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Mohr v. Dix Mutual County Fire Ins. Co.





Appeal from the Circuit Court of Champaign County; the Hon. John G. Townsend, Judge, presiding.


Plaintiff, a farmer and defendant's insured, lost a tractor and several pieces of equipment in a fire. Subsequently, after talking to defendant's adjuster, plaintiff signed a blank proof-of-loss form. Defendant issued checks in settlement of the claim. However, plaintiff rejected the checks as inadequate and not representative of the actual cash value of the lost tractor, blade, and plow. After making multiple attempts to discuss the dispute with defendant, plaintiff brought suit seeking compensatory, consequential, and punitive damages for fraud, vexatious delay in settling his claim, and breach of contract.

The jury found defendant had not engaged in fraudulent conduct. However, it awarded $120,000 in damages for the lost equipment and $105,000 in damages for lost profits on the contract claim. The court found defendant's conduct constituted vexatious delay in settling the claim. (Ill. Rev. Stat. 1983, ch. 73, par. 767.) Therefore, it awarded costs, $42,666 in attorney fees, and $5,000 punitive damages. We affirm the compensatory-damages award, vacate in part and reduce the award for lost profits, affirm the finding that defendant's conduct constituted a violation of section 155 of the Illinois Insurance Code (Ill. Rev. Stat. 1983, ch. 73, par. 767), but vacate in part and reduce the attorney fees award, which was based upon a contingent-fee arrangement.

In 1978, plaintiff purchased a Steiger-Panther tractor, blade, plow, and other equipment on a lease-purchase arrangement. Plaintiff needed the larger equipment to economically farm the ground he leased and owned. Plaintiff paid $30,000 in 1981 for the use of the equipment in 1982. Plaintiff and Dave White testified that the tractor, a 1979 model, was in excellent shape and was equipped with every available option. White, a farmer and implement dealer, said the equipment was the most suitable to economically farm 1,700 acres. Plaintiff agreed to insure the equipment. In 1980, he renewed his insurance with defendant. The policy covered the actual cash value of the equipment at the time of the loss.

Plaintiff leased approximately 687 acres of ground from the Clark family. The lease was on a cash-rent basis. On November 1, 1981, he made the final payment for 1981 and tendered 10% of the lease amount for 1982. He had fall plowed and disced the ground. Plaintiff stated that he annually alternated crops, planting both corn and soybeans. He did not make the next lease payment, due March 1, 1982, and by April 1982 had only made part of a loan payment. He also missed a late February 1982 loan payment. Plaintiff stated the bankers understood that his missed payments were due to difficulty in hauling grain. He agreed that his net worth had been decreasing. On April 6, 1982, after realizing the loss would not be settled, he forfeited his lease on the Clark ground.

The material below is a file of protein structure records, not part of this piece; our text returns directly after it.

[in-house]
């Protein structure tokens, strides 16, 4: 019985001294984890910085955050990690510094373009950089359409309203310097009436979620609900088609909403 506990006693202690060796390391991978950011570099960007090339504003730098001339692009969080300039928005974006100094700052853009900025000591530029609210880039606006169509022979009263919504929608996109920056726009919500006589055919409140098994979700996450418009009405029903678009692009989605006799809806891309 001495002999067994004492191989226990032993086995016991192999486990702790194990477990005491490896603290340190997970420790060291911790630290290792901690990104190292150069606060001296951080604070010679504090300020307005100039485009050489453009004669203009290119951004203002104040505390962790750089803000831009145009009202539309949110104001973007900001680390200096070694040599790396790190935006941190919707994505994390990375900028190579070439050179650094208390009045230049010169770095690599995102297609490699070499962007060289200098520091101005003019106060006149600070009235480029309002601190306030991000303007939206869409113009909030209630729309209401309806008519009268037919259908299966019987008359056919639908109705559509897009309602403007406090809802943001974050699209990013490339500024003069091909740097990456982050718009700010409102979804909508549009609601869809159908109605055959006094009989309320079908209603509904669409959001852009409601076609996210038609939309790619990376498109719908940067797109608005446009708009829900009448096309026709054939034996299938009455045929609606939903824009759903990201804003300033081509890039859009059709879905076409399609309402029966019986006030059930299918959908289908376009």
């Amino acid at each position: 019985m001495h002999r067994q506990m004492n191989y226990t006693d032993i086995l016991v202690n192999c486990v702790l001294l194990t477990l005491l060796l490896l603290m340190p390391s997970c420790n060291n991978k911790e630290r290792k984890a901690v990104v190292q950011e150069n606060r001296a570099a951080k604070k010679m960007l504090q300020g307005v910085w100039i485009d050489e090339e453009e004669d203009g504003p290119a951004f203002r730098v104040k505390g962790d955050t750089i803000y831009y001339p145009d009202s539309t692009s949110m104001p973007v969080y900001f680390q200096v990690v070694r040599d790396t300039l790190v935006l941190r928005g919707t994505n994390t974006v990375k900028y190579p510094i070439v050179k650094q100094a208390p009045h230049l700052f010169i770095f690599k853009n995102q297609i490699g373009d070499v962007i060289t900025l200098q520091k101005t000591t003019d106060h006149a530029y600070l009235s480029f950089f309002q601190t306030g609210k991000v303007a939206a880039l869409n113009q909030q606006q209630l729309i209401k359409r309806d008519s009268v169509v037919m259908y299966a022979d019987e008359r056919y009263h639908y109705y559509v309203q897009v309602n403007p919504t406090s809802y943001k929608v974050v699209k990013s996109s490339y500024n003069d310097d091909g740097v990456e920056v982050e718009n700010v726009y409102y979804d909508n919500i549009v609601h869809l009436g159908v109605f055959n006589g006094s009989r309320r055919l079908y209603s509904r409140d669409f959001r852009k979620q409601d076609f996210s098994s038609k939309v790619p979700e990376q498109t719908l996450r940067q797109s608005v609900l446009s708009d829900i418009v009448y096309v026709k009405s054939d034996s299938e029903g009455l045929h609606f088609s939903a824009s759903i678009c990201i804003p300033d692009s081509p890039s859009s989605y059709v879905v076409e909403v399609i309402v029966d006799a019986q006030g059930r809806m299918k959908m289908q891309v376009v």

On February 12 and February 13, 1982, while plaintiff and his wife were away from home, fire destroyed his barn and the equipment within it. When plaintiff arrived home, his wife had already contacted their agent, Bob Thompson, who contacted defendant. Walter Pribble, defendant's adjuster, viewed the damage a few days later. Plaintiff testified that he and Pribble did not discuss the loss during the first meeting, but Pribble told plaintiff to make a list of destroyed items and their values. Plaintiff's worksheets, reflecting his estimated valuations, were introduced into evidence. Pribble returned a week later with defendant's representatives, who inspected the fire damage.

On March 25, defendant's claims committee and Donald Gard, defendant's director, met with Pribble. They reached a consensus decision as to the valuations Pribble should place on the destroyed equipment. They also reviewed various valuations of the tractor. Pribble did not have any written valuation which reflected the $50,000 valuation set for the tractor. Gard testified that he believed that Pribble had discussed the proposed values with plaintiff prior to the meeting. Kenneth Moore and Ronald Kuhns, farmers and members of defendant's board, had previously inspected the fire loss. They were a part of the claims committee. Both testified that they agreed that Pribble could offer $87,000 plus or minus 10% in settlement of the claim. Pribble's worksheets, containing equipment valuations, were entered into evidence.